I have also read some people getting Clarice Starling and Atticus Finch, so clearly the answers are tabulated differently depending on whether you put in M or F.

  8. I really dislike how it seems to place you by gender and age right off the bat…it narrows the possibilities.

  9. So having thought about the pattern in these answers, I have to wonder: Did the quiz-designer(s) set up the answers so that men would feel flattered by the heroic-ness of their results? I mean, a lot of us women got characters who are just kids, little girls. Men get MEN. Or is it, rather, that there are more well-known girl-characters than there are heroic adult women — that is, in the really well-known books people would enjoy being placed in?

  10. Mma Ramotswe from The No. 1 Ladies’ Detective Agency

    “Mma Ramotswe relies on her intuition and understanding of people, rather than attention to the details of the law, to help her solve cases. Her rare insight into how people work is something you share.

    Your quest for finding meaning in life draws you towards jobs that help you make the world a better place. Although you’re generally calm and laid-back, on bad days you can become introverted, stubborn and inflexible, and you have a strong dislike for conflict. Yet you are capable of achieving so much, including great writing, if you’d only give yourself more credit.”

    (I swore I gt Elizabeth Bennet the first time I took this quiz, but I can’t recreate that result, so oh well.)

    And Pi Molitor from The Life of Pi

    “A deeply thoughful person, your calm, relaxed manner in the face of adversity makes you a strong friend and valued colleague. Even though you often enjoy the company of others at parties you need time alone to process your emotions, often with zoo animals or by the ocean.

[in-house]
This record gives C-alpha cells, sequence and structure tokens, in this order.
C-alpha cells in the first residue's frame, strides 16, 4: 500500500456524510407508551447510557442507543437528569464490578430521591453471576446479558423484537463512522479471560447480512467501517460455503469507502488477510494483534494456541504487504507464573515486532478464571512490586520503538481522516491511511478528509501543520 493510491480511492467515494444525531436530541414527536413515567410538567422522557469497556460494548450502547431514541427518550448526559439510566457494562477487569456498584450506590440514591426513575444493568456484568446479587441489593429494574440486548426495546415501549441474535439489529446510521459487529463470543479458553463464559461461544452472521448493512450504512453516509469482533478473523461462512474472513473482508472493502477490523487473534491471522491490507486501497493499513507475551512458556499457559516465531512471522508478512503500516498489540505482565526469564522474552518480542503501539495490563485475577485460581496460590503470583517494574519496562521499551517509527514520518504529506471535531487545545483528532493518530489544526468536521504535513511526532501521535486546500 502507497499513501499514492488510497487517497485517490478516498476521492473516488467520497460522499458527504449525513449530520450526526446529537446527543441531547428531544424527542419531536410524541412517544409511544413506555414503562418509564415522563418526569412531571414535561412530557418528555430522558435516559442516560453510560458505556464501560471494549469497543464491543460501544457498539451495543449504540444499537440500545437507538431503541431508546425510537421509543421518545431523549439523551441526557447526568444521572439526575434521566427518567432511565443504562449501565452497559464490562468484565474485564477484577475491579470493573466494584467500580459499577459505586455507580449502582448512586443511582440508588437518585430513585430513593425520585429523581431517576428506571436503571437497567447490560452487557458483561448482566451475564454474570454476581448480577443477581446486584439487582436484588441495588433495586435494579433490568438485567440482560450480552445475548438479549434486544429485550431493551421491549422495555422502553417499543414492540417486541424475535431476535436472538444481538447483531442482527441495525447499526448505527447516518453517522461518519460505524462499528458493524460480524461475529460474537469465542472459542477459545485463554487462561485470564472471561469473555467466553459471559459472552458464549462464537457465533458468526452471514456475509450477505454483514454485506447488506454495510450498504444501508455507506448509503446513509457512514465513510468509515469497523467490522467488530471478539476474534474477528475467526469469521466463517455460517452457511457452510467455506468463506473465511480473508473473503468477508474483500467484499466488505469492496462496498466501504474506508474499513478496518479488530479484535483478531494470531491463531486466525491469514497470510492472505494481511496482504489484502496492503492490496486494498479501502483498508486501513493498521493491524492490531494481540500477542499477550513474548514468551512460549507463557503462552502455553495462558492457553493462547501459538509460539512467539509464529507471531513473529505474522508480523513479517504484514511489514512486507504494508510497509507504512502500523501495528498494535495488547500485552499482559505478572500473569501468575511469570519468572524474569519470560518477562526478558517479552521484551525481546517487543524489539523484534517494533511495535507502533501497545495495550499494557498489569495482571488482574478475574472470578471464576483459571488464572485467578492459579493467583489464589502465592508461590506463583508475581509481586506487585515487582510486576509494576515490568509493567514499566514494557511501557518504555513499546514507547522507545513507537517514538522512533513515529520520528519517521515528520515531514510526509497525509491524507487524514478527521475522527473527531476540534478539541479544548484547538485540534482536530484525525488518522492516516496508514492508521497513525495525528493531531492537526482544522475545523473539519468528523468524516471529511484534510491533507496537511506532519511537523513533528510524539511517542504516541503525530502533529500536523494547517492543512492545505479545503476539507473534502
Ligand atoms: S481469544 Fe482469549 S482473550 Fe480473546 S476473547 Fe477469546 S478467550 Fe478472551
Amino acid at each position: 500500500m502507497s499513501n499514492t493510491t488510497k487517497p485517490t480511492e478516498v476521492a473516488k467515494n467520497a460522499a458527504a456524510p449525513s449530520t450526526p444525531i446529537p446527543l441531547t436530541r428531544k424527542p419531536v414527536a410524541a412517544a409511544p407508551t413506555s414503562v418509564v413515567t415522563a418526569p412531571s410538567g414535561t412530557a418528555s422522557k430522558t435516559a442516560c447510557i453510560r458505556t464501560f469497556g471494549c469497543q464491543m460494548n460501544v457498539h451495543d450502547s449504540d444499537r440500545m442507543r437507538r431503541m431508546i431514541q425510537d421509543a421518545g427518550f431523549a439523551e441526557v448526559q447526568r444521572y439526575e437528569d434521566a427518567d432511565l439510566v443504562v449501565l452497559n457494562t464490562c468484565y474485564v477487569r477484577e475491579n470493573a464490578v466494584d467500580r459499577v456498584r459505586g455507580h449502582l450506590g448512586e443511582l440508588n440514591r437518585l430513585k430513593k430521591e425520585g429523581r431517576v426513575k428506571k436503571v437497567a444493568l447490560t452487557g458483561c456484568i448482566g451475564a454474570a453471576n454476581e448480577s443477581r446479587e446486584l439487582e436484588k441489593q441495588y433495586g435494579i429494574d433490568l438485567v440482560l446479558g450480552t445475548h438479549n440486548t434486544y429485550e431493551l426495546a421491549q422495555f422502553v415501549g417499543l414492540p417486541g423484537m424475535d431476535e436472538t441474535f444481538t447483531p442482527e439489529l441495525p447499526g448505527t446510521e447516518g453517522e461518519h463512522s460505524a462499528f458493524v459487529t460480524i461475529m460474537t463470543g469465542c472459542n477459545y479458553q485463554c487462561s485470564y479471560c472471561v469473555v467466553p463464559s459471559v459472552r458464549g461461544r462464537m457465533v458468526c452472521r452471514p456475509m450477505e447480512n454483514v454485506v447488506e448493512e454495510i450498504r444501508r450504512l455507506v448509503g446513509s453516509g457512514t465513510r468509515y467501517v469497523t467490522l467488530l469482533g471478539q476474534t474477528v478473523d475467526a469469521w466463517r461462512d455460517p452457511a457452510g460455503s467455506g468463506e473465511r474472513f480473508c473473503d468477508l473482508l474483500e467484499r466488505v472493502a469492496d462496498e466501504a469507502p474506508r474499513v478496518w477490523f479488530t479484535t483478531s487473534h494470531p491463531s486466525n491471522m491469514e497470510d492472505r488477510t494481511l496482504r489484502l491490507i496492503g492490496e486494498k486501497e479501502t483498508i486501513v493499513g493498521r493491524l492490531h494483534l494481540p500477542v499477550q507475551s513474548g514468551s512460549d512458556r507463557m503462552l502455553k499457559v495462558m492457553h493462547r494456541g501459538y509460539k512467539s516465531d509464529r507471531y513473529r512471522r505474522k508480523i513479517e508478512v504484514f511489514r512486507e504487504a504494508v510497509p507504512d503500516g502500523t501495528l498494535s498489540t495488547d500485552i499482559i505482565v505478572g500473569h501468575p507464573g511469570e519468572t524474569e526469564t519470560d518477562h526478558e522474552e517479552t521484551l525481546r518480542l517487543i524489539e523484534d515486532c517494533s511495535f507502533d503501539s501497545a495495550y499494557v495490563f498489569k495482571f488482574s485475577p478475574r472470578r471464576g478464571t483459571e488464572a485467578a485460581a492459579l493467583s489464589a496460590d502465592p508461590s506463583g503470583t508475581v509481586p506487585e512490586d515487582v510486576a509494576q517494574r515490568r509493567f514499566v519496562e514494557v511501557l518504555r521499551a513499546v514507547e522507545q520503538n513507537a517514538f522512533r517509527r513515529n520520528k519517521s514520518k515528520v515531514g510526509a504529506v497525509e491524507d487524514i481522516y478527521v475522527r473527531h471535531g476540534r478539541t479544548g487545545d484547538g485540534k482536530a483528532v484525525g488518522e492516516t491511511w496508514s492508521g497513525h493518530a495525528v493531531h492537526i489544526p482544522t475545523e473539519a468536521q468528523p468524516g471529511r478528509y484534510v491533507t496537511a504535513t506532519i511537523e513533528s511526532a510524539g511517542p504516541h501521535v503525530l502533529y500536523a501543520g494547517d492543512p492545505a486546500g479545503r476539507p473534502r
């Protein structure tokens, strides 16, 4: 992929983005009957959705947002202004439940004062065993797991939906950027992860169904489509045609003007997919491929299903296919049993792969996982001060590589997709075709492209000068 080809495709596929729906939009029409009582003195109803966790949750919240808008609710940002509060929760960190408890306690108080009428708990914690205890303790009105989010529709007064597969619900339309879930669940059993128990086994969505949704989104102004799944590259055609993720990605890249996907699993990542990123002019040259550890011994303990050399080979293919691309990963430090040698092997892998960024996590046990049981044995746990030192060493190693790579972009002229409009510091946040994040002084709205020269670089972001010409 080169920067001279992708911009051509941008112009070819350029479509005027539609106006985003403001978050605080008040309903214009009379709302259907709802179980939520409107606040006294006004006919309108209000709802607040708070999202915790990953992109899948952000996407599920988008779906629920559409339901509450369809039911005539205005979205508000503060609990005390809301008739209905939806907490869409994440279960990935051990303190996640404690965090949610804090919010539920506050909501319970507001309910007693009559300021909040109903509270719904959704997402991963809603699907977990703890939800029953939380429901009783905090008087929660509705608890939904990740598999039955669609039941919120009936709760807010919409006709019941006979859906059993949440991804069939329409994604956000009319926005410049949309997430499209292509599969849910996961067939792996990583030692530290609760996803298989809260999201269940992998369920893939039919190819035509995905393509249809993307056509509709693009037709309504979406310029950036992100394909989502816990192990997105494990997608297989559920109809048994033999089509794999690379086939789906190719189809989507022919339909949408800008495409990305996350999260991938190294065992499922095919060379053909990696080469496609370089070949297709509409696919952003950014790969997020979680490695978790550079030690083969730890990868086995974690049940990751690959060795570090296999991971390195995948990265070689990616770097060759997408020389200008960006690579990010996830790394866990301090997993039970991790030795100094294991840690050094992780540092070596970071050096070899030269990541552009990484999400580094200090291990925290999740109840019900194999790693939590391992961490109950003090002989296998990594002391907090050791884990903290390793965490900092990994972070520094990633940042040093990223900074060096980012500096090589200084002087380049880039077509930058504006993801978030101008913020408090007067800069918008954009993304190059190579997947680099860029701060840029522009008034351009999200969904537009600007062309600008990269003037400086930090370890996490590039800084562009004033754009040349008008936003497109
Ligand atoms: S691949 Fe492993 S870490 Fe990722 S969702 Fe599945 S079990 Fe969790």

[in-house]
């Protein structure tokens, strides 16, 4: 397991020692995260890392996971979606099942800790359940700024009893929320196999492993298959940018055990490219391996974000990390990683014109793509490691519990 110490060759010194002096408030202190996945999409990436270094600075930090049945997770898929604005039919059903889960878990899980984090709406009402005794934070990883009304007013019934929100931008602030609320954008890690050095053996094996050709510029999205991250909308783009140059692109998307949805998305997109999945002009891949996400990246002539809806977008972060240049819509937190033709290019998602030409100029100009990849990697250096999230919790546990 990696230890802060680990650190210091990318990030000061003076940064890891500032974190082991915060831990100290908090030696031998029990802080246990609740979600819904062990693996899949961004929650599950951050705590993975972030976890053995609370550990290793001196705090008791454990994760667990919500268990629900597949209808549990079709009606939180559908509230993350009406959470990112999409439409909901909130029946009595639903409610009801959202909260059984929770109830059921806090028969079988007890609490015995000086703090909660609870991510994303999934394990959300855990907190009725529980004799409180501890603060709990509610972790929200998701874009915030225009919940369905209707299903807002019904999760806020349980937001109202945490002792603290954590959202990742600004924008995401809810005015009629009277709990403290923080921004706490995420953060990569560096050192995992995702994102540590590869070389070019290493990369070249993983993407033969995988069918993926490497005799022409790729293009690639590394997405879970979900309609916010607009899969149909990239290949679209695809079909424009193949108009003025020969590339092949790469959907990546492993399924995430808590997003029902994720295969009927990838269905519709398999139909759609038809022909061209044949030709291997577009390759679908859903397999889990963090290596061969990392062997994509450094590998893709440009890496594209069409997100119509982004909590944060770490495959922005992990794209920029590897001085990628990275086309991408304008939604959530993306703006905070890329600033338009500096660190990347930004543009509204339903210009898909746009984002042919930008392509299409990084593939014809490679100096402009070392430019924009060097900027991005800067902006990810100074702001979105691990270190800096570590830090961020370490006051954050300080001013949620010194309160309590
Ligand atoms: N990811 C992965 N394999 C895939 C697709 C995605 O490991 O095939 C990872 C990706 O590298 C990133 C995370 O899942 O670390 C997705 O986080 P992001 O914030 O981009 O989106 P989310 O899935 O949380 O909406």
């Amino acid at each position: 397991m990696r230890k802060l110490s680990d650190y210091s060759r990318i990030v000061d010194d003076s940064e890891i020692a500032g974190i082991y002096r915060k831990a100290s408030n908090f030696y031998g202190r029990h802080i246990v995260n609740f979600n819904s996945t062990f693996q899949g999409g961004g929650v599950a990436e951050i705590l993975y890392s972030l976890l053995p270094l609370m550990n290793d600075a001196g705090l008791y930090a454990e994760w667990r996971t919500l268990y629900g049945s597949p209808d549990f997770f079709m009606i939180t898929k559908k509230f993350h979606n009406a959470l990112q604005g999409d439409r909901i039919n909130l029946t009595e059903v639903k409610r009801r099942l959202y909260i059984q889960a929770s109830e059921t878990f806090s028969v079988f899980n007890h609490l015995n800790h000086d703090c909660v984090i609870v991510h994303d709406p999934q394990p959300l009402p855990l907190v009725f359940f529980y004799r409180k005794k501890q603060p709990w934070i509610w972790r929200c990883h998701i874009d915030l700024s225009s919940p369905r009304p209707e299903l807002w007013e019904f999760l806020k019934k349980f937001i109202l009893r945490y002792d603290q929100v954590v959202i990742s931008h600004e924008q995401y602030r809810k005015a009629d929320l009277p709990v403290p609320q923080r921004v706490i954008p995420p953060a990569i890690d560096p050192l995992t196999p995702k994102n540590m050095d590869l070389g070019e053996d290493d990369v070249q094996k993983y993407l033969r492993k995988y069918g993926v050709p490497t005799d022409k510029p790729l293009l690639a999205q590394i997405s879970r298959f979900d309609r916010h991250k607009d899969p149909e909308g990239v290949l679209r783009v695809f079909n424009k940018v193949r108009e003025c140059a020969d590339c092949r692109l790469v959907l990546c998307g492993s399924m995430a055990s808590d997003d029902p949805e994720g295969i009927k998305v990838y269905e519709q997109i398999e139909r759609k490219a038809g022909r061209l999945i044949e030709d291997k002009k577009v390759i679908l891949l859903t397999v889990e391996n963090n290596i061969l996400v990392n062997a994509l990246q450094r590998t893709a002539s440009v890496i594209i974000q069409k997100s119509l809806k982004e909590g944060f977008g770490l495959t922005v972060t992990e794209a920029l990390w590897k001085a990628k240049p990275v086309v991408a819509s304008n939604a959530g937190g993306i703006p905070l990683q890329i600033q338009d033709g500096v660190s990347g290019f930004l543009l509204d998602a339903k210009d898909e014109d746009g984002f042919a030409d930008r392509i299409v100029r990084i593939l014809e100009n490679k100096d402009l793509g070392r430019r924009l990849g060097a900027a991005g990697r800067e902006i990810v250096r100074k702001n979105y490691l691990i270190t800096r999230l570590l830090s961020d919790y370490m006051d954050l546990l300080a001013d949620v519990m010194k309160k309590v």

With a sensitive heart, you are likely to put a lot of effort into the happiness and well-being of others – even man-eating Bengal tigers. On bad days you may become stubborn and undemonstrative but on good days you make others feel very special, loved and cared for.”

  11. I got Clarice Starling and George Smiley, like Simon and Slideraway and Rrede. The questions were the same for both sexes, and on all but one the answers were in the same order.

  12. (was there an earlier version of this? I took one of these last week and got “Hermione”??)
    At any rate, for this one: Scout for female, Dumbledore for male. I have to get a turkey in the oven, or I’d test variations on answers to questions (in addition to male/female) but I wonder what’s making the difference here (total rank speculation: preferring to work with others reads as young for women, adult for men. because sexism.)
    perhaps more later when turkey is in oven and house is marginally clean…

  13. I got Scout and Dumbledore, giving the same responses to the questions (which were in reverse order). I know who Scout is, but haven’t read Harry Potter. Both children’s lit? The questions seem to be intuition vs logic, empathy vs task orientation, interest in others vs getting the job done, sharing vs solitary reflection, etc. I venture the comment that many of the strongest female characters are in children’s lit., and pre-adolescent. After that it seems to be more complicated for female characters and their authors. I hope no-one got Emma Bovary.

  14. Well, I don’t know what to make of this, but it was easy to do (and the turkey is in the oven, so…):
    positive answers to the empathizing questions, but working on one’s one: Hermione, Dr. Watson
    working with others, but detached/non-empathizing answers to those questions: Batgirl, Aragorn
    working on one’s own, detached non-empathizing answers to those questions: Coraline, Hercule Poirot
    Maximally gender-stereotyped answers (female stereotype when answering for female, male when answering for male): Holly Golightly (from Breakfast at Tiffany’s), George Smiley from Tinker-Tailor, Soldier Spy
    Feminine Stereotype answers for both male and female: Holly Golightly, Dean Moriarty from on the Road
    Masculine Stereotype answers for both male and female: Clarice Starling (from Silence of the Lambs), George Smiley from Tinker-Tailor, Soldier-Spy

  15. I received George Smiley when I filled out the questions as M and Clarice Starling when answering as F (I am a female ftr). I agree with the previous commenter’s assessment that both of these characters have qualities that are generally seen as “masculine” in society.

  16. Darcy/Everdeen. The same characters keep showing up. How large is their database of fictional characters?

  17. As a female, my result is Emma Morley from One Day, and as a male, I am Charlie Bucket from Charlie and the Chocolate Factory. Like @Alpha.